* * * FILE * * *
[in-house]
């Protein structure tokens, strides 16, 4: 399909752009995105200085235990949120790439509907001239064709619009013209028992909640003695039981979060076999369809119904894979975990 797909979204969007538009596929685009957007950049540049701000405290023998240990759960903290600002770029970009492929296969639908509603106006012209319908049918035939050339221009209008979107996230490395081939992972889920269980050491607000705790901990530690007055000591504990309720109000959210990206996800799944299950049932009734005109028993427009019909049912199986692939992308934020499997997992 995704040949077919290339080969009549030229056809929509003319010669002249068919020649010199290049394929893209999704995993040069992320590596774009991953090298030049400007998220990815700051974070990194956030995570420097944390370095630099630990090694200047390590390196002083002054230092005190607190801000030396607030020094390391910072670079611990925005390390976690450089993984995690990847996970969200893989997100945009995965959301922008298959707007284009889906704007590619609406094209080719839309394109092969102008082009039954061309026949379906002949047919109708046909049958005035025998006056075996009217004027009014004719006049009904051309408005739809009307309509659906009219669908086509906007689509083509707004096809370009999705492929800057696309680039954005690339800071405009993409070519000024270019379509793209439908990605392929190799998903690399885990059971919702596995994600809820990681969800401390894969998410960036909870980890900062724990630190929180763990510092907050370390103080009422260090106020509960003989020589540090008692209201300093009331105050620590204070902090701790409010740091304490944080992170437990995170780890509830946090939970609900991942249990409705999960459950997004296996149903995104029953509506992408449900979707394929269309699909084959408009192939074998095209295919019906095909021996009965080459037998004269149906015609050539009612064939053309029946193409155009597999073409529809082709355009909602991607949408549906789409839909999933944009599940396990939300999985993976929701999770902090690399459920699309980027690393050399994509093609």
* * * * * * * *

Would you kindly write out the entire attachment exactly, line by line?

[in-house]
């Protein structure tokens, strides 16, 4: 399909752009995105200085235990949120790439509907001239064709619009013209028992909640003695039981979060076999369809119904894979975990 797909979204969007538009596929685009957007950049540049701000405290023998240990759960903290600002770029970009492929296969639908509603106006012209319908049918035939050339221009209008979107996230490395081939992972889920269980050491607000705790901990530690007055000591504990309720109000959210990206996800799944299950049932009734005109028993427009019909049912199986692939992308934020499997997992 995704040949077919290339080969009549030229056809929509003319010669002249068919020649010199290049394929893209999704995993040069992320590596774009991953090298030049400007998220990815700051974070990194956030995570420097944390370095630099630990090694200047390590390196002083002054230092005190607190801000030396607030020094390391910072670079611990925005390390976690450089993984995690990847996970969200893989997100945009995965959301922008298959707007284009889906704007590619609406094209080719839309394109092969102008082009039954061309026949379906002949047919109708046909049958005035025998006056075996009217004027009014004719006049009904051309408005739809009307309509659906009219669908086509906007689509083509707004096809370009999705492929800057696309680039954005690339800071405009993409070519000024270019379509793209439908990605392929190799998903690399885990059971919702596995994600809820990681969800401390894969998410960036909870980890900062724990630190929180763990510092907050370390103080009422260090106020509960003989020589540090008692209201300093009331105050620590204070902090701790409010740091304490944080992170437990995170780890509830946090939970609900991942249990409705999960459950997004296996149903995104029953509506992408449900979707394929269309699909084959408009192939074998095209295919019906095909021996009965080459037998004269149906015609050539009612064939053309029946193409155009597999073409529809082709355009909602991607949408549906789409839909999933944009599940396990939300999985993976929701999770902090690399459920699309980027690393050399994509093609």